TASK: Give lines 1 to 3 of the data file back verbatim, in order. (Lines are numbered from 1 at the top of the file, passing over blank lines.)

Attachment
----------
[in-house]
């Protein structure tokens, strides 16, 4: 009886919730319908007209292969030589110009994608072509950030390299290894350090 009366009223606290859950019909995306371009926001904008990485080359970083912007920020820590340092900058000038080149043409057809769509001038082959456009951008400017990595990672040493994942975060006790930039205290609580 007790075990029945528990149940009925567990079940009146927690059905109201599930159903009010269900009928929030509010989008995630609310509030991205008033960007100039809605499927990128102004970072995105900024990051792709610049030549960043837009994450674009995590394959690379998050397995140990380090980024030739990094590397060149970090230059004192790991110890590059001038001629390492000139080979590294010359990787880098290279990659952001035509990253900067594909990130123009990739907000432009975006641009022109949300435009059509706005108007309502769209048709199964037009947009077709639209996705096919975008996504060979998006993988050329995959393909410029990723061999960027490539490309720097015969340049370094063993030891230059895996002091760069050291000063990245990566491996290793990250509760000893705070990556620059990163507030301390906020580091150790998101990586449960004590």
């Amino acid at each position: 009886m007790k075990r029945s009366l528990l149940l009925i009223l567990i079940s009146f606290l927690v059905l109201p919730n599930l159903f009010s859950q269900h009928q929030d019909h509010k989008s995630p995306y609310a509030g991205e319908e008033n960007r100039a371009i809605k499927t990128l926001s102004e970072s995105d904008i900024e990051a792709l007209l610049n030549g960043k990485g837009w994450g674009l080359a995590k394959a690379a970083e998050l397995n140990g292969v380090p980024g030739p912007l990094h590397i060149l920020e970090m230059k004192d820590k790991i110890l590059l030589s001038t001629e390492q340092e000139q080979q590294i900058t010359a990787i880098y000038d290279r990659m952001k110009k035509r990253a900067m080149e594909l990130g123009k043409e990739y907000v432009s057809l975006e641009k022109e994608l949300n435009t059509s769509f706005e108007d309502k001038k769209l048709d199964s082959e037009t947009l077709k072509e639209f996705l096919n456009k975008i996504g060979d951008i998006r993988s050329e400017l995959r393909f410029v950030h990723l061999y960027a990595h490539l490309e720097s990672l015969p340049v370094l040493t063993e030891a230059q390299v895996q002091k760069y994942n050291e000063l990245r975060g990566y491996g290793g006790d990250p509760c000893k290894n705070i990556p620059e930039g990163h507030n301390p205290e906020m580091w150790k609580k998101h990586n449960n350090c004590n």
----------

[in-house]
């Protein structure tokens, strides 16, 4: 009886919730319908007209292969030589110009994608072509950030390299290894350090 009366009223606290859950019909995306371009926001904008990485080359970083912007920020820590340092900058000038080149043409057809769509001038082959456009951008400017990595990672040493994942975060006790930039205290609580 007790075990029945528990149940009925567990079940009146927690059905109201599930159903009010269900009928929030509010989008995630609310509030991205008033960007100039809605499927990128102004970072995105900024990051792709610049030549960043837009994450674009995590394959690379998050397995140990380090980024030739990094590397060149970090230059004192790991110890590059001038001629390492000139080979590294010359990787880098290279990659952001035509990253900067594909990130123009990739907000432009975006641009022109949300435009059509706005108007309502769209048709199964037009947009077709639209996705096919975008996504060979998006993988050329995959393909410029990723061999960027490539490309720097015969340049370094063993030891230059895996002091760069050291000063990245990566491996290793990250509760000893705070990556620059990163507030301390906020580091150790998101990586449960004590």
């Amino acid at each position: 009886m007790k075990r029945s009366l528990l149940l009925i009223l567990i079940s009146f606290l927690v059905l109201p919730n599930l159903f009010s859950q269900h009928q929030d019909h509010k989008s995630p995306y609310a509030g991205e319908e008033n960007r100039a371009i809605k499927t990128l926001s102004e970072s995105d904008i900024e990051a792709l007209l610049n030549g960043k990485g837009w994450g674009l080359a995590k394959a690379a970083e998050l397995n140990g292969v380090p980024g030739p912007l990094h590397i060149l920020e970090m230059k004192d820590k790991i110890l590059l030589s001038t001629e390492q340092e000139q080979q590294i900058t010359a990787i880098y000038d290279r990659m952001k110009k035509r990253a900067m080149e594909l990130g123009k043409e990739y907000v432009s057809l975006e641009k022109e994608l949300n435009t059509s769509f706005e108007d309502k001038k769209l048709d199964s082959e037009t947009l077709k072509e639209f996705l096919n456009k975008i996504g060979d951008i998006r993988s050329e400017l995959r393909f410029v950030h990723l061999y960027a990595h490539l490309e720097s990672l015969p340049v370094l040493t063993e030891a230059q390299v895996q002091k760069y994942n050291e000063l990245r975060g990566y491996g290793g006790d990250p509760c000893k290894n705070i990556p620059e930039g990163h507030n301390p205290e906020m580091w150790k609580k998101h990586n449960n350090c004590n």